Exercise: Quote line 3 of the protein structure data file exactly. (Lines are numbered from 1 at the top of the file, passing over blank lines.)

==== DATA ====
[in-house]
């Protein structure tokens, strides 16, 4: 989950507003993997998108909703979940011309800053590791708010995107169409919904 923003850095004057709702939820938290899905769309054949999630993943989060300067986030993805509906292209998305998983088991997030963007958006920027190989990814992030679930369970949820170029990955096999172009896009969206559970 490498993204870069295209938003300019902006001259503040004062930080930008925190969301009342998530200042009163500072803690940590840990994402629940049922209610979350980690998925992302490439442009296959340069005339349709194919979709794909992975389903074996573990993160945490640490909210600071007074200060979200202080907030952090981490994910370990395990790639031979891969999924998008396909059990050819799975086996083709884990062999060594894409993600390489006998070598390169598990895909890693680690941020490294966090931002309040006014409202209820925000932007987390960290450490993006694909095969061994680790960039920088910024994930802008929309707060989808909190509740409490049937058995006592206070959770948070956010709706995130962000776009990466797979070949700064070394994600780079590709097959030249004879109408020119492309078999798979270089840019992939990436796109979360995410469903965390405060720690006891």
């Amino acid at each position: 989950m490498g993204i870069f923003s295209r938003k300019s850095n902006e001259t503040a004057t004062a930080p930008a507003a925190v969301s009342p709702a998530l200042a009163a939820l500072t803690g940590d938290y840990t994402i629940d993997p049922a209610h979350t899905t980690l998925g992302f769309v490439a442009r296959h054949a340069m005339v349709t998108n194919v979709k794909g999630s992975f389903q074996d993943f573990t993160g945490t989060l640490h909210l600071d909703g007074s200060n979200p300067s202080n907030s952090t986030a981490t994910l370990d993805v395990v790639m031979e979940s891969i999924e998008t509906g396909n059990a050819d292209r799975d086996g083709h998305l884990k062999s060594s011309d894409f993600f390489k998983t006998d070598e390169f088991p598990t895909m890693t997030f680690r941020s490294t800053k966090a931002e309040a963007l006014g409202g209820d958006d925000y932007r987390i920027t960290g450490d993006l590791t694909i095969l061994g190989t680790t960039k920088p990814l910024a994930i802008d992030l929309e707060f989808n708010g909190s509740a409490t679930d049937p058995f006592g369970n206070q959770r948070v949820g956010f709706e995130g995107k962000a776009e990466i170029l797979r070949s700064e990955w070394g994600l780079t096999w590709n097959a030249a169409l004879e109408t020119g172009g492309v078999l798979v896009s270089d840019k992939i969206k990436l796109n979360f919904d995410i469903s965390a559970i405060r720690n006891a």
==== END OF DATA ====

């Amino acid at each position: 989950m490498g993204i870069f923003s295209r938003k300019s850095n902006e001259t503040a004057t004062a930080p930008a507003a925190v969301s009342p709702a998530l200042a009163a939820l500072t803690g940590d938290y840990t994402i629940d993997p049922a209610h979350t899905t980690l998925g992302f769309v490439a442009r296959h054949a340069m005339v349709t998108n194919v979709k794909g999630s992975f389903q074996d993943f573990t993160g945490t989060l640490h909210l600071d909703g007074s200060n979200p300067s202080n907030s952090t986030a981490t994910l370990d993805v395990v790639m031979e979940s891969i999924e998008t509906g396909n059990a050819d292209r799975d086996g083709h998305l884990k062999s060594s011309d894409f993600f390489k998983t006998d070598e390169f088991p598990t895909m890693t997030f680690r941020s490294t800053k966090a931002e309040a963007l006014g409202g209820d958006d925000y932007r987390i920027t960290g450490d993006l590791t694909i095969l061994g190989t680790t960039k920088p990814l910024a994930i802008d992030l929309e707060f989808n708010g909190s509740a409490t679930d049937p058995f006592g369970n206070q959770r948070v949820g956010f709706e995130g995107k962000a776009e990466i170029l797979r070949s700064e990955w070394g994600l780079t096999w590709n097959a030249a169409l004879e109408t020119g172009g492309v078999l798979v896009s270089d840019k992939i969206k990436l796109n979360f919904d995410i469903s965390a559970i405060r720690n006891a």